Display Settings:

Format

Send to:

Choose Destination
Orthopade. 2006 Sep;35(9):904, 906-8, 910-6.

[Diagnostic strategies in cases of suspected periprosthetic infection of the knee. A review of the literature and current recommendations].

[Article in German]

Author information

  • 1Abteilung für Unfall- und Wiederherstellungschirurgie, Berufsgenossenschaftliche Unfallklinik, Prof.-Küntscher-Strasse 8, 82418, Murnau/Staffelsee. gollwitzer@bone-and-joint.org

Abstract

Reliable confirmation of periprosthetic infection after total knee arthroplasty is a diagnostic challenge. The present work reviews published data evaluating the available diagnostic tools. Erythrocyte sedimentation rate and C-reactive protein serum levels are relatively sensitive methods with rather low specificity towards periprosthetic infection and are mainly applied to exclude infection. Studies evaluating scintigraphic methods--especially white cell scans--provide inconsistent data with varying accuracy. Consequently, white cell scans cannot be recommended as standard methods. Immunoscintigraphy with antigranulocyte antibodies and FDG-PET scans demonstrated promising results with particularly high sensitivities, but have to be validated in larger studies. Microbiological evaluation of joint aspirates proved high specificity for periprosthetic infection. However, an average of 20% of infected cases remained undetected. Nevertheless, aspiration is widely recommended for preoperative isolation of the infecting organism. Intraoperative frozen sections demonstrated excellent specificity with good sensitivity. The real accuracy of intraoperative culture and permanent histology cannot be determined due to the missing golden standard; however, a combination of both methods is recommended to define the final diagnosis. Large studies validating both methods and criteria for the final diagnosis of periprosthetic infection are necessary to optimize the diagnostic algorithm.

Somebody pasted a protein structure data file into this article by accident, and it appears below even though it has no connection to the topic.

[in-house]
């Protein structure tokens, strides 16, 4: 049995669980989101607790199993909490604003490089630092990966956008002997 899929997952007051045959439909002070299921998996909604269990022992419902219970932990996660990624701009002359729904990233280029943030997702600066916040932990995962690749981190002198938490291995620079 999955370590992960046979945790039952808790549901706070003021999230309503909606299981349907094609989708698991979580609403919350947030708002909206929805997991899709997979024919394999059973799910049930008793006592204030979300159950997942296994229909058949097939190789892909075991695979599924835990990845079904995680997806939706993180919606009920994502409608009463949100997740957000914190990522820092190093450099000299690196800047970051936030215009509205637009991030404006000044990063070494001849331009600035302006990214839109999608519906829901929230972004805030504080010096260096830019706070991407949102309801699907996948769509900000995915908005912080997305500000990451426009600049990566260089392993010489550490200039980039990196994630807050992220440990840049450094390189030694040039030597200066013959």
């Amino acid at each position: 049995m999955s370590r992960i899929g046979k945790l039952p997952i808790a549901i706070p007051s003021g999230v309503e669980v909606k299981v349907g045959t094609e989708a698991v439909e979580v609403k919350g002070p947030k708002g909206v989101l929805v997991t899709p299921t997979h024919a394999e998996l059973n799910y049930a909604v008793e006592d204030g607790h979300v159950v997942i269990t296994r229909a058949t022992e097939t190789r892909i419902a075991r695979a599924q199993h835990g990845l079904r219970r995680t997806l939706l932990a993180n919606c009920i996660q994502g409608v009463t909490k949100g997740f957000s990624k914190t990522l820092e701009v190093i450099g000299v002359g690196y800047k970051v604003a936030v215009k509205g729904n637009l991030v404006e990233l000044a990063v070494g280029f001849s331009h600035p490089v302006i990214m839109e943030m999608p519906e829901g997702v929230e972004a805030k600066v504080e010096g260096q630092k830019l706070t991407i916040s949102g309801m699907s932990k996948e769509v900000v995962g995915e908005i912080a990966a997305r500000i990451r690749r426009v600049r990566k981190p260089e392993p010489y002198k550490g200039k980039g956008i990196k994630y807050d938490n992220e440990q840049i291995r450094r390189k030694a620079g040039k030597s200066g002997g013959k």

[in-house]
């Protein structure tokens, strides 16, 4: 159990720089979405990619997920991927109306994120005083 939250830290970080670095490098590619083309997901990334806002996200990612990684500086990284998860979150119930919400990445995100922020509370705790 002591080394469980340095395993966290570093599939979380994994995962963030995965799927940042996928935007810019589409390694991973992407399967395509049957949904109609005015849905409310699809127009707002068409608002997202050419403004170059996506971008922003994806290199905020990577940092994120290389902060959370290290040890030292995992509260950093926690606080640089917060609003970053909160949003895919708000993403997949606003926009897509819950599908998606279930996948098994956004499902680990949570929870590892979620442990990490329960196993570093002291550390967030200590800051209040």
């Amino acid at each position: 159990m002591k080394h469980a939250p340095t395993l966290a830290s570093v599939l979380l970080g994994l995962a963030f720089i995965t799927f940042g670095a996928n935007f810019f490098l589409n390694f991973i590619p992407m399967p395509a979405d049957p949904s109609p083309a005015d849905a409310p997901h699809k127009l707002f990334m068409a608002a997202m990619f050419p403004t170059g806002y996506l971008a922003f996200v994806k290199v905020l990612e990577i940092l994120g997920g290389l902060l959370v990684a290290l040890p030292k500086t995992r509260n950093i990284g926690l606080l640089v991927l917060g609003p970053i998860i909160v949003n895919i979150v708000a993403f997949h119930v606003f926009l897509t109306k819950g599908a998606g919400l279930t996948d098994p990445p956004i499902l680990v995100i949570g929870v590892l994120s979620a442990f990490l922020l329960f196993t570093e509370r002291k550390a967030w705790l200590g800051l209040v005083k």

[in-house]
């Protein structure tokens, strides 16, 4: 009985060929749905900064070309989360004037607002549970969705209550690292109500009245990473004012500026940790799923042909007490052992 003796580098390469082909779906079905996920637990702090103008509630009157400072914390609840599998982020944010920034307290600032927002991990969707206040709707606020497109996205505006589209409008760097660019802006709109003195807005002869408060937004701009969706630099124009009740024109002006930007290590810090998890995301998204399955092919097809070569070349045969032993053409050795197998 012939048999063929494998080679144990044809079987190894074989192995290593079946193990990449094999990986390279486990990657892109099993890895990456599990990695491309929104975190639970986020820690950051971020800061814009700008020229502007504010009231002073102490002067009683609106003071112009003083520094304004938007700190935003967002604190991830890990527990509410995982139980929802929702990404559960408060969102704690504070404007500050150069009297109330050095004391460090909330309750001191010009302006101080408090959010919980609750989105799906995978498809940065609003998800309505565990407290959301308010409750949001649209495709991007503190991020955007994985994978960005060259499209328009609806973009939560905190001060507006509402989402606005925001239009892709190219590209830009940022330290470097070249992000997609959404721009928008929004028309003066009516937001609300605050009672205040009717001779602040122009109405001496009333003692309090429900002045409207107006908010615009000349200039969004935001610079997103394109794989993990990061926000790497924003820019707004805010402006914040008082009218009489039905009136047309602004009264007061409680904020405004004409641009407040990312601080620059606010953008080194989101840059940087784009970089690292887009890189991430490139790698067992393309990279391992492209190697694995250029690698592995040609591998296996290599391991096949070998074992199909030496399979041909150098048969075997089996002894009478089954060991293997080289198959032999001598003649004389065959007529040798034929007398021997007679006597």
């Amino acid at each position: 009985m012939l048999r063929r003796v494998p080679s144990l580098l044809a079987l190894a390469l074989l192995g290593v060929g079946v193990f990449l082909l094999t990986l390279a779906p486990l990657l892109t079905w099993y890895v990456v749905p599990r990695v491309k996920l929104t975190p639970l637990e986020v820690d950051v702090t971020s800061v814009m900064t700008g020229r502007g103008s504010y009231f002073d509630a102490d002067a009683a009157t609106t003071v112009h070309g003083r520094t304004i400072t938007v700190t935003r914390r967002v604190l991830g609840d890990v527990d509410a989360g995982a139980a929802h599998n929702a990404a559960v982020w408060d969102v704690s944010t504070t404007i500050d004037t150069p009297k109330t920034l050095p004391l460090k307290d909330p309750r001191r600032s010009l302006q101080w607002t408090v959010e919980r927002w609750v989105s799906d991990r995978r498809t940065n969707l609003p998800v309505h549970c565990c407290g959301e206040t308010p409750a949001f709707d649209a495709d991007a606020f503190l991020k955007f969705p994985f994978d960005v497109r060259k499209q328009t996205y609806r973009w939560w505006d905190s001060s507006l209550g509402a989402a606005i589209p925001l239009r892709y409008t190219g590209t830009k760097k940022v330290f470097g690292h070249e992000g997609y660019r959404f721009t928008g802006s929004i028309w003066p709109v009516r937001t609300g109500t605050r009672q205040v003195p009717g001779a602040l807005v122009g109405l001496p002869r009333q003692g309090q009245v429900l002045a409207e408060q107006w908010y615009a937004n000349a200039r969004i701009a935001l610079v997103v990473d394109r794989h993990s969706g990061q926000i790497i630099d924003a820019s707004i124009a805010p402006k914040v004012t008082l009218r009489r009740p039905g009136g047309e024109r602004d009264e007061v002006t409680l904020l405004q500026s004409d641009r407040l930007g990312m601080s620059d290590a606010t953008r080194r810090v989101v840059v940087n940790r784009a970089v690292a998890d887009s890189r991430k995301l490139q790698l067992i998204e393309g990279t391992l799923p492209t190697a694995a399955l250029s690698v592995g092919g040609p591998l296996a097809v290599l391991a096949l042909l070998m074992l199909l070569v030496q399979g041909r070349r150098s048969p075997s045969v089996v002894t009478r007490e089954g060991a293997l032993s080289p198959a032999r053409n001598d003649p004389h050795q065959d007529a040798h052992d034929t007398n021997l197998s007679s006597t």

PMID:
16794850
[PubMed - indexed for MEDLINE]
PubMed Commons home

PubMed Commons

0 comments
How to join PubMed Commons

    Supplemental Content

    Icon for Springer
    Loading ...
    Write to the Help Desk